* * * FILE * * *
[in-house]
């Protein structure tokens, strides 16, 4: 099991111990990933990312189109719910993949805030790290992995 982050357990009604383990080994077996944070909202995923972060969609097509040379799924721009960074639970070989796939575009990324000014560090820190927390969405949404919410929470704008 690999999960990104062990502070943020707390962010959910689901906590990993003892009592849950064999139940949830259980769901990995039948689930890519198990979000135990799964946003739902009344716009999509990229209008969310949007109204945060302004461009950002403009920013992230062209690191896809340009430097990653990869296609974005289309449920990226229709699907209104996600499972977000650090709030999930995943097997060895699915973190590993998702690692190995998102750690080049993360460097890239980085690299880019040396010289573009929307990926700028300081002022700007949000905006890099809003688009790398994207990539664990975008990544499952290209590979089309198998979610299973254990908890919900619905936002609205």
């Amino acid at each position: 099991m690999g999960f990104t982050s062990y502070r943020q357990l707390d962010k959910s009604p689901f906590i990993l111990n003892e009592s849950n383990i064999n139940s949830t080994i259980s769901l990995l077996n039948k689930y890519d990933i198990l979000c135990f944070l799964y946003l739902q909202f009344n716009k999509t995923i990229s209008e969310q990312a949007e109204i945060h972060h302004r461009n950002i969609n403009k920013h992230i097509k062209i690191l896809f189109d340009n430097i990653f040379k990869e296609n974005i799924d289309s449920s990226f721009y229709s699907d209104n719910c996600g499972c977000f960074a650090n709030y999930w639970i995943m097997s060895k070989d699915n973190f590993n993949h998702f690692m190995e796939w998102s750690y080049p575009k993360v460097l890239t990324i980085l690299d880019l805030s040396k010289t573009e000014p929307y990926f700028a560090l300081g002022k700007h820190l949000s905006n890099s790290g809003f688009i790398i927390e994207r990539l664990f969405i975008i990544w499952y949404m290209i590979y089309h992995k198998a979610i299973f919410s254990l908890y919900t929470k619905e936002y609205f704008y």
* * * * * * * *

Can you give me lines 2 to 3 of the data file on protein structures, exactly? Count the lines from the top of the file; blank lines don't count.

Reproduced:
């Protein structure tokens, strides 16, 4: 099991111990990933990312189109719910993949805030790290992995 982050357990009604383990080994077996944070909202995923972060969609097509040379799924721009960074639970070989796939575009990324000014560090820190927390969405949404919410929470704008 690999999960990104062990502070943020707390962010959910689901906590990993003892009592849950064999139940949830259980769901990995039948689930890519198990979000135990799964946003739902009344716009999509990229209008969310949007109204945060302004461009950002403009920013992230062209690191896809340009430097990653990869296609974005289309449920990226229709699907209104996600499972977000650090709030999930995943097997060895699915973190590993998702690692190995998102750690080049993360460097890239980085690299880019040396010289573009929307990926700028300081002022700007949000905006890099809003688009790398994207990539664990975008990544499952290209590979089309198998979610299973254990908890919900619905936002609205």
């Amino acid at each position: 099991m690999g999960f990104t982050s062990y502070r943020q357990l707390d962010k959910s009604p689901f906590i990993l111990n003892e009592s849950n383990i064999n139940s949830t080994i259980s769901l990995l077996n039948k689930y890519d990933i198990l979000c135990f944070l799964y946003l739902q909202f009344n716009k999509t995923i990229s209008e969310q990312a949007e109204i945060h972060h302004r461009n950002i969609n403009k920013h992230i097509k062209i690191l896809f189109d340009n430097i990653f040379k990869e296609n974005i799924d289309s449920s990226f721009y229709s699907d209104n719910c996600g499972c977000f960074a650090n709030y999930w639970i995943m097997s060895k070989d699915n973190f590993n993949h998702f690692m190995e796939w998102s750690y080049p575009k993360v460097l890239t990324i980085l690299d880019l805030s040396k010289t573009e000014p929307y990926f700028a560090l300081g002022k700007h820190l949000s905006n890099s790290g809003f688009i790398i927390e994207r990539l664990f969405i975008i990544w499952y949404m290209i590979y089309h992995k198998a979610i299973f919410s254990l908890y919900t929470k619905e936002y609205f704008y």